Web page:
I’ll close with an imprecise picture of Mackey and Yuki at the river this morning. Turner doesn’t mind the cold even a little bit, but he is steadfastly unfond of any water for any use that is not related to drinking. It was, as noted earlier, 25º degrees, and Mackey had just cracked through about a quarter-inch of ice. The water was only four inches deep so all that happened was wet feet. I watched him closely for signs of distress, but in less than a minute he was sprinting down the edge of the river behind Yuki, bounding falling logs and tearing through the undergrowth. He couldn’t have cared less. I think it made him run faster.

These dogs love cold weather – they are 100% invigorated, 100% of the time.

Have a great week!

All best,


PS Almost forgot – went to Tredegar Iron Works with another train loving buddy on Wednesday around lunch and got a rare (for me) “double” on CSX freight trains. The train on the left was all coal; that lead locomotive (#3438) is a GE AT44AH (4,400 HP). The train on the right was covered hoppers, so probably corn or grain or something like that. Locomotive #435 was a GE AC4400, also 4,400 HP): 

Business end of two CSX freight trains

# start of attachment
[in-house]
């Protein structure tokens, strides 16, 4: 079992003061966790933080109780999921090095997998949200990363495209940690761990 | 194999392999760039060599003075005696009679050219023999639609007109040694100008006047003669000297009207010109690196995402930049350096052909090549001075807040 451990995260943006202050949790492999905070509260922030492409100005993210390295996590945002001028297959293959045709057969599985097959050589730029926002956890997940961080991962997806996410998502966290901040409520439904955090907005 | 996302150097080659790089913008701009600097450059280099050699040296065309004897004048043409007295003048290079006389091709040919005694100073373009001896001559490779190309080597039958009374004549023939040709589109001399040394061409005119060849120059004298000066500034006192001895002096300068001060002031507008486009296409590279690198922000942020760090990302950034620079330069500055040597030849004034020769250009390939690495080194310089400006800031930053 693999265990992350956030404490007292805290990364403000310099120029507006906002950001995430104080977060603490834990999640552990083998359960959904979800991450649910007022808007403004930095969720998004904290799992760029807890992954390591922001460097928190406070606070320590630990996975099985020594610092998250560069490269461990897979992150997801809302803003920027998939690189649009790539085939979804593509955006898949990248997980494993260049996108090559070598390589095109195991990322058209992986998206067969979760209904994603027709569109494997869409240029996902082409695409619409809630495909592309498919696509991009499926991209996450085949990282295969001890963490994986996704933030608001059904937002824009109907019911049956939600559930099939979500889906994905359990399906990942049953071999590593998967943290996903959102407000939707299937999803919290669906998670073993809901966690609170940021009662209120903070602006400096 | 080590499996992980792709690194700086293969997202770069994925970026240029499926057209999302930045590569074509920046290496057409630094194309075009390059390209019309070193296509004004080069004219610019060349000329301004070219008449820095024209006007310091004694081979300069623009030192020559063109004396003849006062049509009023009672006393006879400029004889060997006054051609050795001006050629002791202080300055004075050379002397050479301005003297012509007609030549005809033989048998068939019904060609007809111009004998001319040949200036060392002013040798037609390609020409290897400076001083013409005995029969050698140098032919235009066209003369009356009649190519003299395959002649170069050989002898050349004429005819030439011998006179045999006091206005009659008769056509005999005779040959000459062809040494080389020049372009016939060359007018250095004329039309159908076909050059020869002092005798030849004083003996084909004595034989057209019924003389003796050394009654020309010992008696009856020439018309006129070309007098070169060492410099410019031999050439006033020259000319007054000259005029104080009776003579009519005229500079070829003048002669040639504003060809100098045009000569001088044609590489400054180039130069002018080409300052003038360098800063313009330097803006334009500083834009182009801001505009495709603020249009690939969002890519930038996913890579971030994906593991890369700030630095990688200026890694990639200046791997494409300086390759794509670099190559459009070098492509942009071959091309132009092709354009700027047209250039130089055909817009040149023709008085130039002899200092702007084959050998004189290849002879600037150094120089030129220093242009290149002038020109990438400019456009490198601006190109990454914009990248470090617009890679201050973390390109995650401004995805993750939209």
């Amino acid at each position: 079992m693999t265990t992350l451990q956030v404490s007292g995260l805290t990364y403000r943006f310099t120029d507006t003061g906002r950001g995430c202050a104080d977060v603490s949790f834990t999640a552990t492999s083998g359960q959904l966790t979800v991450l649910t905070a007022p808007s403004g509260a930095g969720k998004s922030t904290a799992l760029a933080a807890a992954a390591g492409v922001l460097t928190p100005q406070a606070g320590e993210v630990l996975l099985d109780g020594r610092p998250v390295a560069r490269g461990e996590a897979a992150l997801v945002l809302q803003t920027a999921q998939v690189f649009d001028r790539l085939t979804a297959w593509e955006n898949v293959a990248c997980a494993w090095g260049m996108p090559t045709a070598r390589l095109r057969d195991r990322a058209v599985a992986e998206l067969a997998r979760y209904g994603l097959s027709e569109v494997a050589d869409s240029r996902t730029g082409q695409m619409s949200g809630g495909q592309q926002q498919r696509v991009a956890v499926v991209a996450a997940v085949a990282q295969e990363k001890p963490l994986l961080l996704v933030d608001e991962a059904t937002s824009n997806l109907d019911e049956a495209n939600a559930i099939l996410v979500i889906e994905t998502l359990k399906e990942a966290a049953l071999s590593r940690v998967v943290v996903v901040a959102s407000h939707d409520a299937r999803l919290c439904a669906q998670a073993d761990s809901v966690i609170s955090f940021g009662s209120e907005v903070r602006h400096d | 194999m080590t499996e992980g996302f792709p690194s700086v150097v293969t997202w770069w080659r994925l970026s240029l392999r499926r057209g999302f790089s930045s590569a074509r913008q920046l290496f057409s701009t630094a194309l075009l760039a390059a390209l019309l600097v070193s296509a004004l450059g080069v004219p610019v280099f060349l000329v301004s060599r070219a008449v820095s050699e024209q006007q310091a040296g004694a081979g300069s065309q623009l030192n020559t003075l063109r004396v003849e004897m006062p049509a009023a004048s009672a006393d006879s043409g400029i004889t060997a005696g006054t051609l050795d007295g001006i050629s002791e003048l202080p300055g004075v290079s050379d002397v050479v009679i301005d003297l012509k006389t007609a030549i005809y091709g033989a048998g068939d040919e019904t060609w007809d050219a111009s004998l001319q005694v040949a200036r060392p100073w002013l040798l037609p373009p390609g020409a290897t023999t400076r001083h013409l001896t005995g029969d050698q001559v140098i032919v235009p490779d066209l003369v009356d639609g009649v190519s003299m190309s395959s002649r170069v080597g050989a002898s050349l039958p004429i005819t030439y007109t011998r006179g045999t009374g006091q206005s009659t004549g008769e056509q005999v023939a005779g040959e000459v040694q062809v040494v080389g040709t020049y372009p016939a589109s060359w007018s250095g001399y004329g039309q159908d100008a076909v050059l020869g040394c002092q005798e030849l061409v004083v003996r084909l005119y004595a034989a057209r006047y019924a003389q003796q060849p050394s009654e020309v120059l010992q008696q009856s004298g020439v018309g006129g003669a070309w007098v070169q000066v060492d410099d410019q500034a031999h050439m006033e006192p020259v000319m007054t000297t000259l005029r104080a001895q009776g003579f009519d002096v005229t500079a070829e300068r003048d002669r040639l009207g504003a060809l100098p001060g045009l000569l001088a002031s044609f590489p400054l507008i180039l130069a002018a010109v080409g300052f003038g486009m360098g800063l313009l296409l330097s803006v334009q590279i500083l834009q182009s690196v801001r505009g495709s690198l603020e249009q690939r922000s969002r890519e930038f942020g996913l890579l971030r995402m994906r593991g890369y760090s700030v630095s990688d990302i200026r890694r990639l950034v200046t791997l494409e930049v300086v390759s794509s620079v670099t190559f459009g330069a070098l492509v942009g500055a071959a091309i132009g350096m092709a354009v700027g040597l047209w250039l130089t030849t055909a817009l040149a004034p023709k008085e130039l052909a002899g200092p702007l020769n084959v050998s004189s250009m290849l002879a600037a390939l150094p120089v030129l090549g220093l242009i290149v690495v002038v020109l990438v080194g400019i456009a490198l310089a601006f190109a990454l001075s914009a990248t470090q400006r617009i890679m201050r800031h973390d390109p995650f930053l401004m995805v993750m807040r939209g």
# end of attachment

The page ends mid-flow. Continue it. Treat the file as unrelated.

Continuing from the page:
About Jay McLaughlin

I am a rehabilitation counselor. I have many friends with autism and traumatic brain injuries. They help me learn new things constantly. I hike with dogs at the James River in Richmond - a lot. I've completed an Iron distance triathlon a year for 11 years. My most recent was in Wilmington, NC in November, 2013. I currently compete in mid-distance triathlons. And work and hike and take pictures and write and eat.
This entry was posted in Birds, buffleheads, Dogs, Fun, ice, James River, Pileated Woodpecker, Pony Pasture, raptors, red-shouldered hawks, Rivers, whitetail deer and tagged , , , , , , , , , , , . Bookmark the permalink.

3 Responses to Ricotta frittata

  1. Bob Parker says:

    Hi Jay,
    Great post, as usual. Always enjoy them.
    I watched the woodpecker video several times. I appears to me that about half way through the bird seems to lick at the wound. Could it be acting like a sapsucker?
    I often seen Pileateds around here but not this activity. It’s always been on dead stuff as you suggested. Interesting….
    Bob Parker

    • Hi Bob,
      And thanks for the note. It does look precisely at the half way point (at 7 seconds) as if the woodpecker flicks something out of the wound. It looks like a scrap of bark but maybe a dead insect or something – hard to see but it’s interesting. I’m going to see if more are visible this week. It’s pretty out this morning! Thanks again and have a great day,


      • Bob Parker says:

        What I was talking about is immediately after the bird flicks the dark spot off of the tree. It appears to me that he then extends his tongue slightly and “licks” the wound on the left side. Perhaps he is getting sap, but I can’t be sure. At any rate, it’s an interesting scene.